What Is Purple Crying

purple cryingEvery infant has one thing in common, crying. As a matter of fact, some crying babies get you really uncomfortable and to some extent angry, especially if you are a first-time parent.

However, the concept of purple crying has enabled most parents to understand their babies, even in the midst of endless crying.

Purple crying is a normal part in the development of every infant. Sometimes, when the baby crying is at its peak, people around you tend to convince you that your baby has colic.

In reality, the infant is just going through a normal stage in its life. Yeah! I know you are smiling as you see this; we have all been there.

Whenever you find your baby crying profusely for no reason, it is a normal developmental stage known as a Purple crying period.

Oh! By the way, the purple crying period doesn’t make your child purple, rather it is an acronym that best describes what parents and infants go through during this period.

Generally, the purple crying period begins when an infant is 2 weeks, and it lingers till about 3 to 4 months of age.

The purple crying period in the life of every infant is stressful for parents especially those that don’t really know much about it.

As a matter of fact, the most infant in their purple crying period cry helplessly and nothing seems to soothe them.

Frustratingly, the more you try to soothe them, the more they cry. Oops! I am sure you understand that feeling, especially when you don’t know anything about a purple crying period.

To have a better understanding of the concept of purple crying, we have described the acronym in details below;

The Meaning of the Acronym PURPLE

P – Peak of crying, U – Unexpected, R – Resists Soothing, P – Pain Like the face, L – Long Lasting, E – Evening

1. Peak Of Crying: The purple period is the peak of crying for every infant. The cry usually starts once the baby clocks 2 weeks and lingers till 3 to 4 months.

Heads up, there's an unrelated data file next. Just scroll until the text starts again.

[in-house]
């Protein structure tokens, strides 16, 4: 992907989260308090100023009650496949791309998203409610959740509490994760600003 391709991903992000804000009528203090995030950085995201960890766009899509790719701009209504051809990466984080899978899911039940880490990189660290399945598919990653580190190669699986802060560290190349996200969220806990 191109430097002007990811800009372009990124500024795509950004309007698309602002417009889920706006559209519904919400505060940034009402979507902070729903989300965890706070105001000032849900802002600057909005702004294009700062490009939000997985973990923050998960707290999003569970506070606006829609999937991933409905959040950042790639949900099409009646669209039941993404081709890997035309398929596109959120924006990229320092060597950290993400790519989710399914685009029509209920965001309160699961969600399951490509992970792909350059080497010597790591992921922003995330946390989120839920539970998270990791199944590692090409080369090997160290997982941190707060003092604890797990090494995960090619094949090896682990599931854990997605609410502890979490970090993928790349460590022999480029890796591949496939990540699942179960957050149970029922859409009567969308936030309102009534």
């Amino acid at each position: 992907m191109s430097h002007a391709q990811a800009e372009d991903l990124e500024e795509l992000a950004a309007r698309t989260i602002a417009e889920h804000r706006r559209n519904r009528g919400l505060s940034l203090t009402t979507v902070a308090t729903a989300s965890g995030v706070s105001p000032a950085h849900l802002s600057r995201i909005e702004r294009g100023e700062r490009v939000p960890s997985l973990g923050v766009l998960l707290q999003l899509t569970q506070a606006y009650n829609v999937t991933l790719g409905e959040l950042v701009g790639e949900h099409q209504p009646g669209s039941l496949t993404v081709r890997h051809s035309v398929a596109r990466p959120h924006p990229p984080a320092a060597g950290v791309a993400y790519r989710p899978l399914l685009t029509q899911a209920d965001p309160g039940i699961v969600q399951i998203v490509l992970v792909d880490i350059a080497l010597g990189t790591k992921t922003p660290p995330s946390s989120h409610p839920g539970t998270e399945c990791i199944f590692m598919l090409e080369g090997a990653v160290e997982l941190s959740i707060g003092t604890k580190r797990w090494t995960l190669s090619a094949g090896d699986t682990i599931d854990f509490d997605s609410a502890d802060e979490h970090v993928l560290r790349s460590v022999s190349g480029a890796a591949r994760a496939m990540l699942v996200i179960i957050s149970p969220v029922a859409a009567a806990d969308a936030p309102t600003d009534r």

2. Unexpected: The crying is so intense and unexpected. In fact, the baby can start crying immediately and sleep off after resisting all soothing methods you remember.

3. Resist Soothing: The most frustrating aspect of the purple crying period is the fact that the baby will not stop crying no matter how you try to soothe them.

4. Pain like Face: Whenever your baby is passing through this phase, they crying as though they are in serious pain. However, in reality, they aren’t going through any pain, it is just a normal developmental process.

5. Long Lasting: Your baby can cry for a very long time during this period. Sometimes, the cry may last as long as 5 hours and even more.

6. Evening: Infant in their purple crying period cry mostly in the late afternoon or at night. This will even make you start thinking that your baby is seeing a walking dead.

How to Soothe a Crying Baby

Below are some of the ways to soothe a crying baby;

1. Swaddle the Baby

One of the ways to soothe a crying baby is to swaddle the baby. It is very easy, just use a big blanket to wrap up your infant securely.

2. Aid Digestion

Sometimes, indigestion could make your infant cry. All you have to do to ease this is make your baby lie on its left side and gently rub the back. This could soothe the infant in the midst of profuse crying.

3. Use noise

Sometimes, noise can soothe a crying baby. Noises like the whir of a fan or white noise machine can do the magic. It doesn’t work all the time though, but most times it will definitely soothe your crying baby.

4. Rock or Sway

You can rock or sway your baby around to soothe them.

Why Do Babies Cry So Much during the Purple Crying Period?

As of today, no doctor can ascertain why infants cry during the purple period. However, the purple crying period is not peculiar to human alone, but infants of other lower animals that still breastfeed.

Furthermore, continuous and increased crying is normal during this period. But it is advisable that when the cry is excessive and is becoming too much, you can see a doctor for examination immediately. This is the best thing to do to be on a safe side.

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Photo: Pixabay.com

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